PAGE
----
Nickel ore and related off-hire claims - protecting owners position


Published: 8 May 2012

The club was recently representing owners in an arbitration relating to an alleged off-hire in connection with a cargo of Nickel ore being loaded in Indonesia.  The matter concerned off-hire during loading, and was decided by a sole arbitrator as per agreement between the parties involved.

The vessel was chartered on a standard NYPE-46 form and set out that cargo should be loaded in strict compliance with the IMSBC code. This is already mandatory under the SOLAS convention as per 1 January 2011.

In the rider clauses it was stipulated that;

  • Loading was to be carried out in strict conformity with the IMSBC code and the Nickel ore Transportable Moisture Limit (TML), Flow Moisture Point (FMP) and Moisture Content (MC) was to be provided to the Master as soon as possible and in any event before loading.
  • Certificates for these limits should be issued not more than 3 days before loading. These should be issued by an internationally recognised testing authority.
  • The Master was entitled to do a can test and if the test failed, he had the right to reject the cargo. He also had the option to have the cargo tested with the help of a P&I surveyor.  Any delays would be at charterers’ risk.

The charterers claimed that the vessel was off-hire during some periods of time at the load port and deducted from hire accordingly. Owners objected that the Master was entitled to test, reject and wait for the cargo to dry out as per his own discretion in accordance with what was stipulated in the rider clauses.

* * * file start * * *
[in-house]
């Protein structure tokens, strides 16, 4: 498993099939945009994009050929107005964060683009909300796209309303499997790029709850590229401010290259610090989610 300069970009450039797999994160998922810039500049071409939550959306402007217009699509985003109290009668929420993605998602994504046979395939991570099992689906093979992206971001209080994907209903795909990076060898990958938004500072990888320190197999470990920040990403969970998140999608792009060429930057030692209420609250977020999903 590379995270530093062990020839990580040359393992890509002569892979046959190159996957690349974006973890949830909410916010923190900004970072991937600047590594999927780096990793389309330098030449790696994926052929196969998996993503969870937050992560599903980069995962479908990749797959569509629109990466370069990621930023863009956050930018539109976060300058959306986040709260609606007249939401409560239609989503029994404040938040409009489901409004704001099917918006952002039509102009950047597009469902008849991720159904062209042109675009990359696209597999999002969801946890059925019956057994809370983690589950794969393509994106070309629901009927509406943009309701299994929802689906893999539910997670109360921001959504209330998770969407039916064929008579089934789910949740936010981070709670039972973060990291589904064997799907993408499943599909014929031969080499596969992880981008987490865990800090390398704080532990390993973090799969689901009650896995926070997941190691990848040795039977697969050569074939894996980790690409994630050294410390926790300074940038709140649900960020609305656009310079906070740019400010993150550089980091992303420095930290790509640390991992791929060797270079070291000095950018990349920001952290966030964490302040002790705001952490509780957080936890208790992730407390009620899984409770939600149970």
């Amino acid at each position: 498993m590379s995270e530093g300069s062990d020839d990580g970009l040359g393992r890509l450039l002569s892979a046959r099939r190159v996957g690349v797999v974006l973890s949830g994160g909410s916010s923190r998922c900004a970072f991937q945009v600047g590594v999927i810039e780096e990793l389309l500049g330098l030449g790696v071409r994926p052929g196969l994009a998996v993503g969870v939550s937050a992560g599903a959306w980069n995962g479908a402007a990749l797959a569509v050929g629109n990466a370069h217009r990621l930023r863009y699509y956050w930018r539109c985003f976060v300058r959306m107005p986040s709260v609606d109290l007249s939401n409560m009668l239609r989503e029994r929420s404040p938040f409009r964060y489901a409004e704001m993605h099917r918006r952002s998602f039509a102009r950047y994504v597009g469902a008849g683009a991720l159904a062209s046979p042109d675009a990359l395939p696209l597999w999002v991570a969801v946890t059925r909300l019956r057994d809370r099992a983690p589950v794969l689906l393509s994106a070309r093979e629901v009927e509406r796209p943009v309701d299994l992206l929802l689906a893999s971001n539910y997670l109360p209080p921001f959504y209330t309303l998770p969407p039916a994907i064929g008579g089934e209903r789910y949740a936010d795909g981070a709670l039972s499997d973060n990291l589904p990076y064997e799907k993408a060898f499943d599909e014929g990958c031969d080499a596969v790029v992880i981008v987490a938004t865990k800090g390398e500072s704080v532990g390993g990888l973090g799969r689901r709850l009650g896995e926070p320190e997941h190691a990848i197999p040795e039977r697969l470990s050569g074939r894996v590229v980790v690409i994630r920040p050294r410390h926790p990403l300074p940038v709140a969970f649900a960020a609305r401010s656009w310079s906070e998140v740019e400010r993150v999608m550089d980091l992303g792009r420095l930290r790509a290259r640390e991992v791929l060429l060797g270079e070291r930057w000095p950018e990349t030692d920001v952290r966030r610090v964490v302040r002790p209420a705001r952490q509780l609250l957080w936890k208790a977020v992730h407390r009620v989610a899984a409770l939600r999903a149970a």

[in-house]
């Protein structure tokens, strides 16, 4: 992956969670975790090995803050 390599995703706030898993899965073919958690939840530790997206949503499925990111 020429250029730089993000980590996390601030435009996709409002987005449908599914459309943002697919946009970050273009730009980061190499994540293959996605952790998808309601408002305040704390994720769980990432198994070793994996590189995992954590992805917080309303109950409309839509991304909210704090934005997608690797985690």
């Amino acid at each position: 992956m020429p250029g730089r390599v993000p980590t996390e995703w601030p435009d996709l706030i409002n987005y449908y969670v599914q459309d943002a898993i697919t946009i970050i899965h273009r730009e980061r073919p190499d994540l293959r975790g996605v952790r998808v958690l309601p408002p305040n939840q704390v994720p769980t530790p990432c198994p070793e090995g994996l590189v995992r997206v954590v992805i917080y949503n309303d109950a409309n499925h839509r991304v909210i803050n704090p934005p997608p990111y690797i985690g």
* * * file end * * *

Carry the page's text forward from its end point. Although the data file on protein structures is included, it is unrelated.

The tribunal agreed that Nickel ore was generally accepted as a “Group A” cargo as per the IMSBC code and therefore subject to requirements that the shipper is obligated to provide specific information regarding the cargo before loading.

Charterers claim that the requirement of certificates issued by internationally recognised testing authorities was an unclear term, and should be void or if not it should be construed in charterers favour since owners had not properly defined it. They considered the certificates issued by a local laboratory to be sufficient. This was rejected by the tribunal who considered “internationally recognised” to be far beyond this.  There were no further comments as to this being an unclear term.

An internationally recognised testing authority was involved at a later stage, whose test results showed significantly different results than that of the local laboratory. Nevertheless the certificates issued by them were, due to circumstances during loading, not deemed to comply with the IMSBC code.

The owners relied on well established case law including;

The Doric Pride [2006] 2 Lloyd’s Rep. 175 at page 179, “under a time charter the risk of delay is fundamentally on a time charterer, who remains liable to pay hire in all circumstances unless the charterer can bring himself within the plain words of an off-hire provision”